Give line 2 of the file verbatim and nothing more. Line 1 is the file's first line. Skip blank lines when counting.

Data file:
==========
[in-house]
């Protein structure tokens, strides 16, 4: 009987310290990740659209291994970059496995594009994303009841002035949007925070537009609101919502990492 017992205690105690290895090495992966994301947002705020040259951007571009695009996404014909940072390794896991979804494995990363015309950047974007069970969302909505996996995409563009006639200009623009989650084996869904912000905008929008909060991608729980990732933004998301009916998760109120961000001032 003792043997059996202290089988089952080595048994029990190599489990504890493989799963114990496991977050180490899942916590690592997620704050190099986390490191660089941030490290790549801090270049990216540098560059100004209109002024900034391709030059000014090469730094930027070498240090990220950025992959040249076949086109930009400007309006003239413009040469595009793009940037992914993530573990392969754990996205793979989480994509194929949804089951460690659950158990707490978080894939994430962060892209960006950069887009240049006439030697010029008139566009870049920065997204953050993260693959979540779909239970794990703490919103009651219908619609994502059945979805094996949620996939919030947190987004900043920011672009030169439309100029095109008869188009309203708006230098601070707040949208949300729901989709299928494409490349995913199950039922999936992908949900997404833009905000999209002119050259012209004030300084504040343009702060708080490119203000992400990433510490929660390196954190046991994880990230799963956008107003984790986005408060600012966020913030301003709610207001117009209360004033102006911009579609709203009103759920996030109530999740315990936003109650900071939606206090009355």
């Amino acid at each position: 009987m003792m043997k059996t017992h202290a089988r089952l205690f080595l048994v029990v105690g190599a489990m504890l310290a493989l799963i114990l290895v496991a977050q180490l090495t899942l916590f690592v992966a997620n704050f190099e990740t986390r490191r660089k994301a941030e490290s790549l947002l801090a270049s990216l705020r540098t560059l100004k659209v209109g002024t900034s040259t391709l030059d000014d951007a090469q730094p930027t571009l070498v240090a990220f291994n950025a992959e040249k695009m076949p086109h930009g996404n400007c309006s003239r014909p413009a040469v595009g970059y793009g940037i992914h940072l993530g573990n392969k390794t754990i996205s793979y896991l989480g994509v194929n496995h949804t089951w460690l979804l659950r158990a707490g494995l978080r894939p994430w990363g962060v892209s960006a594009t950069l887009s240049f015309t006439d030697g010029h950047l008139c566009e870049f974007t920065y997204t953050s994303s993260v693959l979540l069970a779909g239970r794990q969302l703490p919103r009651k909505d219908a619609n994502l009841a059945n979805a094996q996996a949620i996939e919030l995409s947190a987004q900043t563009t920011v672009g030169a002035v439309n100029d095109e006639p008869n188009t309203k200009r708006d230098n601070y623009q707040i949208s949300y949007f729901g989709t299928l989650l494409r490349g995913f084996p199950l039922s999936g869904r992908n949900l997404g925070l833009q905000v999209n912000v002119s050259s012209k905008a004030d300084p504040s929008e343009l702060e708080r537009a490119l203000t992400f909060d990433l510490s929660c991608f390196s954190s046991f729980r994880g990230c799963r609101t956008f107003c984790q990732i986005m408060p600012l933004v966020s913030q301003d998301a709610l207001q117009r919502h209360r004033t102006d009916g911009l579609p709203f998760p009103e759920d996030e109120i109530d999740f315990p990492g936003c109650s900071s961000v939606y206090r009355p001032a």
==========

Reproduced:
């Protein structure tokens, strides 16, 4: 009987310290990740659209291994970059496995594009994303009841002035949007925070537009609101919502990492 017992205690105690290895090495992966994301947002705020040259951007571009695009996404014909940072390794896991979804494995990363015309950047974007069970969302909505996996995409563009006639200009623009989650084996869904912000905008929008909060991608729980990732933004998301009916998760109120961000001032 003792043997059996202290089988089952080595048994029990190599489990504890493989799963114990496991977050180490899942916590690592997620704050190099986390490191660089941030490290790549801090270049990216540098560059100004209109002024900034391709030059000014090469730094930027070498240090990220950025992959040249076949086109930009400007309006003239413009040469595009793009940037992914993530573990392969754990996205793979989480994509194929949804089951460690659950158990707490978080894939994430962060892209960006950069887009240049006439030697010029008139566009870049920065997204953050993260693959979540779909239970794990703490919103009651219908619609994502059945979805094996949620996939919030947190987004900043920011672009030169439309100029095109008869188009309203708006230098601070707040949208949300729901989709299928494409490349995913199950039922999936992908949900997404833009905000999209002119050259012209004030300084504040343009702060708080490119203000992400990433510490929660390196954190046991994880990230799963956008107003984790986005408060600012966020913030301003709610207001117009209360004033102006911009579609709203009103759920996030109530999740315990936003109650900071939606206090009355």